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LPFM Advocate Asks FCC to Place Restrictions on ZoneCasting

REC Networks is concerned about FM booster interference to co-channels

Low-power FM advocate REC Networks is petitioning the FCC for partial reconsideration of its decision to allow broadcasters to use FM boosters to geo-target and originate content for short periods of time each hour.   

In its most recent comments, REC asked the commission to answer questions previously raised about potential co-channel interference. It also says the FCC misquoted previous comments made by REC in its order allowing the use of ZoneCasting technology from GeoBroadcast Solutions.  

“It is clear that the commission has errored by mistaking our discussion regarding our serious co-channel interference concerns as being some kind of a concern regarding first-adjacent channels, for which adequate rules already exist,” REC Networks told the FCC.

REC says, as a result of the FCC’s “material error in its analysis,” a very important discussion in regards to the risk of increased co-channel interference from FM boosters to unrelated secondary services such as LPFM, FM translators and unrelated FM booster stations, along with primary facilities, was never addressed in the FCC’s decision. 

[Related: “The FCC’s Final Rules for Geotargeting Are Still Pending“]

REC previously told the FCC that it had deep concerns in regards to the potential for increased interference to co-channels “especially in situations where subsequent to the authorization of a secondary facility, that a primary facility modifies to increase their signal in the area of the secondary facility in a manner that would not be strong enough to warrant displacement of the secondary facility.”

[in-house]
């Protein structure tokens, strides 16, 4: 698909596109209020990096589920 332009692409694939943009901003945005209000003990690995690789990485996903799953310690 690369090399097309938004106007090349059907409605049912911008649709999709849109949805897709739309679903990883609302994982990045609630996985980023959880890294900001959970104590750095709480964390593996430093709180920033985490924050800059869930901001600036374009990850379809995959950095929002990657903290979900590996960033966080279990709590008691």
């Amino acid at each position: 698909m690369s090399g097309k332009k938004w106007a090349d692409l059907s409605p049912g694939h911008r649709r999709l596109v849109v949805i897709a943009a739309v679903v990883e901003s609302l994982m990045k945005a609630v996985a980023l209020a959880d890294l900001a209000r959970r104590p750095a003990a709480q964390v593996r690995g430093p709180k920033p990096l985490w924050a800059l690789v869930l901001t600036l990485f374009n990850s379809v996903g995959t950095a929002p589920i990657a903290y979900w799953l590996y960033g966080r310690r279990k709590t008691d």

The advocacy group is now asking the FCC to put further restrictions on ZoneCasting during its period of experimental operations, which is in effect until final rules are adopted. It asks the FCC to include a requirement — what REC calls an up-front form of co-channel interference protection — that broadcasters looking to sign on a new booster demonstrate they will not exceed an existing signal of any incumbent unrelated signal by 20 dB on co-channel via a contour study. 

REC says, in comments filed last week, such a provision is similar to what currently exists for first-adjacent channel interference protection. The group says it will further address making the policy permanent through a codified rule in the FCC’s upcoming Further Notice of Proposed Rulemaking.

The NAB and some broadcasters have also raised concern over the possibility of interference to established FM services. They also have expressed concern that the technology might put downward pressure on advertising rates.   

[Read more of Radio World’s extensive geo-targeting coverage here]